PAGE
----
Since releasing the well-received “Good Life” compilation album with hits like “Fatty Girl” by Keith Murray, LL Cool J and Ludacris in 2001, one might have expected the next move from FUBU Records to be a blockbuster. After all, the founders of FUBU (for the know-nots, it means For Us By Us) have never been known to do things small. Their company’s distinct logo has been the bold front and center of their clothing line and synonymous with urban culture (or trendy adopters thereof) for a decade. It was wielding that power of name recognition that made their upstart label instantly viable as a major player, and got their debut release into stores nationwide.

The choice of 54th Platoon as their next big thing must then be a surprise to industry insiders, who probably expected them to woo away a big name artist from another company and watch them shine together. Instead the New York based company has dipped straight into the 9th Ward of New Orleans for some down South hip-hop. The group itself claims their 5 and 4 add up to 9 while simultaneously saluting the all-black 54th Regiment of Massachusetts – a group given notoriety by the 1989 film “Glory” starring Denzel Washington and Matthew Broderick. (The author of this review makes no claim as to the historical accuracy of the film, and regrets that it takes Hollywood to bring to light important chapters in American history which SHOULD be taught to every school child.)

Now that you know their label and their name, all that’s left is to see if “All or N.O.thin” lives up to the hype. Their lead single “She Like” has been getting spins nationally, and Evelyn Champagne King’s “I Think My Heart is Telling” would seem to justify it. Jason Brown’s beat uses this classic soul track to form the backdrop, while her vocals are cleverly worked into the chorus when the 54th Platoon says “As soon as I get home she like” followed by a series of crooned “ooohs” and “ahhhs.” Sadly you won’t find this song on any of her greatest hits albums, and 1979’s “Music Box” is out of print (searches only turn up a 1993 album of the same name by Mariah) so this is as close as you’ll get to the source. To be honest, King is more distinctive than any of the four artists herein: J.S, Big Nut, T.L. and Nu Black. There’s no clue which one rapped the first verse, but for a song clearly meant to crossover on the charts it’s good enough:

“Baby I see you and I’m noticin you notice me
We at the same spot so this is the place to be
I’m feelin you baby so let’s see bout our chemistry
You got a look on yo’ face like baby come to me
You vibrant cause you smilin so nigga don’t want to leave
Cause I’m in a position that every bruh wanna be
If you bout it at the end of the night come with me
Aint tryin to get in your pants, we gon’ get sometin to eat
Look lil’ mama, your mind is what I’m after
So I gotta ask ya – whacha love, whacha hate, oooh I gotta have ya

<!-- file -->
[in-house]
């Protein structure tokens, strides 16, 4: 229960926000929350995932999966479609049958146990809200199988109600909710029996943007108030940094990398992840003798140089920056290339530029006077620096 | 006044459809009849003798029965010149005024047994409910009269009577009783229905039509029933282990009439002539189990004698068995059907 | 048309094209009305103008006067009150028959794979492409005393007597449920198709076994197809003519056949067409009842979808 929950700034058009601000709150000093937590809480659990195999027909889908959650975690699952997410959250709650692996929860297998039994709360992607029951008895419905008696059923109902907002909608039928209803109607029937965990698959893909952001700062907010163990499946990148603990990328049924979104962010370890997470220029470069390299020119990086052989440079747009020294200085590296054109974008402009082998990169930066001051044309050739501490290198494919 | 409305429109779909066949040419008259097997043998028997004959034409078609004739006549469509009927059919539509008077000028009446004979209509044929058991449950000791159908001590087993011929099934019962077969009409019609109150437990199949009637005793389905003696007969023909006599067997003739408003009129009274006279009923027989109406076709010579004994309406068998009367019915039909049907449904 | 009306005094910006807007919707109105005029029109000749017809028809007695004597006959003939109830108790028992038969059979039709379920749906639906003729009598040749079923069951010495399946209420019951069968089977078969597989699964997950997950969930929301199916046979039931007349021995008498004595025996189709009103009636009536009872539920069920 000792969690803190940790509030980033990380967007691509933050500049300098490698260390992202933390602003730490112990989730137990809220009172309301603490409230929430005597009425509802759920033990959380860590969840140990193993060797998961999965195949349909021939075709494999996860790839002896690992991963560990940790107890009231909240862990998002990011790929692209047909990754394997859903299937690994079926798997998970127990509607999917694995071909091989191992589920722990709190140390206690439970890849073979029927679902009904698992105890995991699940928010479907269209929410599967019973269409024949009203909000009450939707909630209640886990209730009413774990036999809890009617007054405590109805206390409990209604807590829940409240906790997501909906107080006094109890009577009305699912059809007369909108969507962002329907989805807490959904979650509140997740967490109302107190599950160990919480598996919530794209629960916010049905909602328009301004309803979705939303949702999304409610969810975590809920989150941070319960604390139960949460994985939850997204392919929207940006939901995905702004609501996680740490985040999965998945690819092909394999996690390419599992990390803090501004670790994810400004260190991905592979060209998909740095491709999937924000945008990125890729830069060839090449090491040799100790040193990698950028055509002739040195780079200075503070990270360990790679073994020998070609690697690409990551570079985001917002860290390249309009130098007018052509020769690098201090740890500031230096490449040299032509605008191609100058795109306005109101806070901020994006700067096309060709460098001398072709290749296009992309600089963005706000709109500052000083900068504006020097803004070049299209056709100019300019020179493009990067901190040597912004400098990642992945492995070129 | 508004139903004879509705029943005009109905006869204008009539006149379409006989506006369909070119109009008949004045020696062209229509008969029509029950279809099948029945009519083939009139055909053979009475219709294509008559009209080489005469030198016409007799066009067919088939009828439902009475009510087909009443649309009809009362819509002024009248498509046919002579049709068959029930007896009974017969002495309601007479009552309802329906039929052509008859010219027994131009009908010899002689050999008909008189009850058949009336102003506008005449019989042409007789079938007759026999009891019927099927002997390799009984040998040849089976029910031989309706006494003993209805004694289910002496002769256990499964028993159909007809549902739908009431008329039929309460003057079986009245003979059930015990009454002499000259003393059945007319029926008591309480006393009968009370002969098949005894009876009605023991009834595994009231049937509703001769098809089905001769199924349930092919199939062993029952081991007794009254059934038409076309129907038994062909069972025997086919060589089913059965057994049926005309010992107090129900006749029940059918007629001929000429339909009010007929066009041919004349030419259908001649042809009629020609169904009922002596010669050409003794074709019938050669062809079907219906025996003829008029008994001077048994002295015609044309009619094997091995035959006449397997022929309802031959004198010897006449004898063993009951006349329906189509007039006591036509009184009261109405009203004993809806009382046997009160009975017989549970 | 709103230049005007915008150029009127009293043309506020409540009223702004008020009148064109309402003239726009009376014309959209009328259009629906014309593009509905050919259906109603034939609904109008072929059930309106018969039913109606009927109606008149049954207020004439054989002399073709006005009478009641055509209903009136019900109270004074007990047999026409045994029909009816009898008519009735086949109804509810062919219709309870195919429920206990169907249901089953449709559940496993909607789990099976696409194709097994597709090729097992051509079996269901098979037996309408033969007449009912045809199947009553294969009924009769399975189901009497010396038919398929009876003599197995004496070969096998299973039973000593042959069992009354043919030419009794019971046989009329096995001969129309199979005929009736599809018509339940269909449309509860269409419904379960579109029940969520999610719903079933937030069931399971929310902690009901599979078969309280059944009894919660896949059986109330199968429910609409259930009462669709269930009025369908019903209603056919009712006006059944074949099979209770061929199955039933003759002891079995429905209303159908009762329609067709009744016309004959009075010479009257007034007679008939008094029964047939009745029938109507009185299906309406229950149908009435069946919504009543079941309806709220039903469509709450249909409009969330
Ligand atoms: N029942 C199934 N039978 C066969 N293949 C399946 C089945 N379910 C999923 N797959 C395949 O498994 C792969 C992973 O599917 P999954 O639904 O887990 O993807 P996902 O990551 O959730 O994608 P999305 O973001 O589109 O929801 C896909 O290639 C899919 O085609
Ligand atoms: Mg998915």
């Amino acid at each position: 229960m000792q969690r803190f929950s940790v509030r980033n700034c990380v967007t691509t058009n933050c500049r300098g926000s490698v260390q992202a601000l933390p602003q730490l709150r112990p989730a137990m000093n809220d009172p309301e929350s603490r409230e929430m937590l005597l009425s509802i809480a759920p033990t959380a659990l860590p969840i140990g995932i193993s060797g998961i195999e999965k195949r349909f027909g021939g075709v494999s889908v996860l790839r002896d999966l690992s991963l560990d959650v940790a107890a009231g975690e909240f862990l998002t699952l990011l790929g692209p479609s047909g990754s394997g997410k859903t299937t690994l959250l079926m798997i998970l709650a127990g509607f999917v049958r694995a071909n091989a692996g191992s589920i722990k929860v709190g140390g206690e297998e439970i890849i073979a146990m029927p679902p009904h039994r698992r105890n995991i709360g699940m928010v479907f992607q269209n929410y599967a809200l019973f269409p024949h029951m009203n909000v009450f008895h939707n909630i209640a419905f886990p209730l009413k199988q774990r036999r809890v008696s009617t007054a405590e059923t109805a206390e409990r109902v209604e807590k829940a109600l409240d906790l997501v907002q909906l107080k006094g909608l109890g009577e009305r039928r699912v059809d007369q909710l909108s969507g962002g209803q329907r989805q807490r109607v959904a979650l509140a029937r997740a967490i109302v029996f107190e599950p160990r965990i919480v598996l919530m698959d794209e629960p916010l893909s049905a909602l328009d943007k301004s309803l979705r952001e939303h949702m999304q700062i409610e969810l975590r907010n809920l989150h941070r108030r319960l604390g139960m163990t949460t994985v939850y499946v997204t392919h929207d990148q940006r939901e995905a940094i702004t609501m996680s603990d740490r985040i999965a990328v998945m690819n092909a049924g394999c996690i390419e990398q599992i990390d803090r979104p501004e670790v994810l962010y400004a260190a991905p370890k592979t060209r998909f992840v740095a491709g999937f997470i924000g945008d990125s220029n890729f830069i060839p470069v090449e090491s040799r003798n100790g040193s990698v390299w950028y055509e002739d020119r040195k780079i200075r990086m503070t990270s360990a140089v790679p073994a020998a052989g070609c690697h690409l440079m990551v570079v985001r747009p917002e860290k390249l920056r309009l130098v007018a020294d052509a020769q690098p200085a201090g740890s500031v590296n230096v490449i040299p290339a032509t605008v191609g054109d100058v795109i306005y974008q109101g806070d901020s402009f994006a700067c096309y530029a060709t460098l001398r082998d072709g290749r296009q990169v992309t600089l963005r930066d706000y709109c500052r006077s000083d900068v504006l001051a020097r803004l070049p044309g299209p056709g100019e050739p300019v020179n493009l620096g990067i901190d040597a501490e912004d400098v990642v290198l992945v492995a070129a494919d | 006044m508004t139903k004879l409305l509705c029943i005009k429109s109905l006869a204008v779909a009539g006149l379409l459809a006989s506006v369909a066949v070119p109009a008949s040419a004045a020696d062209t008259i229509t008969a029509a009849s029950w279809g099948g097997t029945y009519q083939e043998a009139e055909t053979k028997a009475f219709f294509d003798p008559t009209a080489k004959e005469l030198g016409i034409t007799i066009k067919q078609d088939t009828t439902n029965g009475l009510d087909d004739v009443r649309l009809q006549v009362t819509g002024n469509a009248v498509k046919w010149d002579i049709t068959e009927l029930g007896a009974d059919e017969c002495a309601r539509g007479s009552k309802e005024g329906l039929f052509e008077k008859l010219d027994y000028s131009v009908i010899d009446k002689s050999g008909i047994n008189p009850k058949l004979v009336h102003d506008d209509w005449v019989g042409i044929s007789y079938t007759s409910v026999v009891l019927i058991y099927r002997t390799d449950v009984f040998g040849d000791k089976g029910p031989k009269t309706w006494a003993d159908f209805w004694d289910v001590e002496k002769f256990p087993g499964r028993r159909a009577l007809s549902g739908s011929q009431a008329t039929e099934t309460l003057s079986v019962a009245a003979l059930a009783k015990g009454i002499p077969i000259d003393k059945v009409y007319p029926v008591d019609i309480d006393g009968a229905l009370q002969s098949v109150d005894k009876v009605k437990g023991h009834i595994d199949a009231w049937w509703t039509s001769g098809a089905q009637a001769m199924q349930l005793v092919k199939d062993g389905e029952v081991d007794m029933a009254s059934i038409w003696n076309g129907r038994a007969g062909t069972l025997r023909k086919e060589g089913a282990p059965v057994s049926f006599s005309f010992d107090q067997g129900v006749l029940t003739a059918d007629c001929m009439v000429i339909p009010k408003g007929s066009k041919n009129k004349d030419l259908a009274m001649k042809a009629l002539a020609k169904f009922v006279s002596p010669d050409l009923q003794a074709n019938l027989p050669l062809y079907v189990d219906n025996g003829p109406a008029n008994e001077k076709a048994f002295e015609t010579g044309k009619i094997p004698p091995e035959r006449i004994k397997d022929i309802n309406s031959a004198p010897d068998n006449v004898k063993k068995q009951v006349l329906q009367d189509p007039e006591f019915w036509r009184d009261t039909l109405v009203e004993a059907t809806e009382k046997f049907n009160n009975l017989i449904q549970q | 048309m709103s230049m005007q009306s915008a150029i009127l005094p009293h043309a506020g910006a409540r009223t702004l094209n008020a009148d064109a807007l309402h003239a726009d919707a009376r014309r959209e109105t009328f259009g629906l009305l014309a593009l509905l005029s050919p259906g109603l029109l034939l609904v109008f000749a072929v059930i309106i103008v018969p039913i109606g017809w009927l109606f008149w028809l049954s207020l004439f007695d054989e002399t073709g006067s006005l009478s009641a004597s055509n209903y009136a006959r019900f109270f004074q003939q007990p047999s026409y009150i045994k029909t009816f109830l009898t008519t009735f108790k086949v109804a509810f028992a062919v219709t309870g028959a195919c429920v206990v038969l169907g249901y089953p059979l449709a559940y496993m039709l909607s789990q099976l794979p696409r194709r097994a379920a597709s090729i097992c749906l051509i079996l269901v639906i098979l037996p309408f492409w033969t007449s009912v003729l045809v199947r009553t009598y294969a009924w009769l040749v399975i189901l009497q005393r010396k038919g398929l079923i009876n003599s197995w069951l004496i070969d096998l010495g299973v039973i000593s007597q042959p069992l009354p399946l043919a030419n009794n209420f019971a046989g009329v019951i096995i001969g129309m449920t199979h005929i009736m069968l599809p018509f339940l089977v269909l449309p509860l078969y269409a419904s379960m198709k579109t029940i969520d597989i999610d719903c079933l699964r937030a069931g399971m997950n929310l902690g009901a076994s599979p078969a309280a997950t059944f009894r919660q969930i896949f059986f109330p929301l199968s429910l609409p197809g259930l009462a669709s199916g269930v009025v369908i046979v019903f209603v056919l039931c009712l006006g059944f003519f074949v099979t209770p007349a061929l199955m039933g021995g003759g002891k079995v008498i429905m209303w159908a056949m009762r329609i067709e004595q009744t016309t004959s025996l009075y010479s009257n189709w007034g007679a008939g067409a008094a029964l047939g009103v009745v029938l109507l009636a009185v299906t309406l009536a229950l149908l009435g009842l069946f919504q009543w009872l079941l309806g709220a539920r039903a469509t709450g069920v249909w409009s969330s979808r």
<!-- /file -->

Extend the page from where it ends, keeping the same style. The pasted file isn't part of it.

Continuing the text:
Cuz you speakin the right words that I want to hear
Well get a lil closer, let me whisper in your ear
I got a love jones, for your body and your skin tone
Got what it takes to make grown men moan”

There’s no shortage of big name producers contributing to “All or N.O.thin.” Lil’ Jon does his typical (and enjoyable) King of Crunk style on “Hold it Down” but may surprise people with his smooth soul on “Pimpin,” featuring Jazzy Phe’ on the hook and Southern all-star Eightball on a dope cameo – but where’s MJG at? This one is probably front runner for the next single, but Ty Tyffe hits hard with a Just Blaze-esque style drum track and sped up vocal hook on “Don’t.” He also supplised the ominous symphonic beat on “Nine,” which sounds lifted straight from a Mobb Deep album. Even Houston’s Rap-A-Lot legend N.O. Joe drops in to close out the CD on the hard rock style “You Don’t Wanna.” Unfortunately it’s by this time that you’ve also realized these rappers are pretty run-of-the-mill, and the beats are what’s propping them up. At best their lyrics on this song are unremarkable, at worst they sound like a poor imitation of Master P:

“Say cuz’n that’s my shit
And if yo’ girl give me eye contact, nigga that’s my bitch
Say wodie don’t trip
Cause if you get too close to me you just might get flipped
So watch yo’ lips
Cause if you get a nigga pissed boi I swear to God you gettin whipped
I’m strapped at the hips
And if I finish too quick, ain’t no thang, I got extra clips”

Undoubtedly critiquing their lyrics will earn this writer a tall glass of haterade, but in the end half of it gets poured out on the ground. While the words may border on monotonous, they are not God-awfully stupid like some recent rap records (North and South, don’t get it twisted) in the last few months. And while none of the group’s members distinguish themselves (always a problem for new artists with a big posse) that also works to their favor, as none sound singularly awful or embarass themselves with terrible flow or diction. In fact one may notice that for a New Orleans group, the 54th Platoon sometimes sounds remarkably UN-Southern, and a little mo’ country in their flow might have been an improvement. Their album’s title doesn’t seem to leave room for splitting hairs, but “All or N.O.thin” really does fall in the middle of those two extremes. It won’t embarass FUBU Records too much, but it certainly won’t sell hotcakes like their clothing company’s Harlem Globetrotter collection.

54th Platoon :: All or N.O.thin
6Overall Score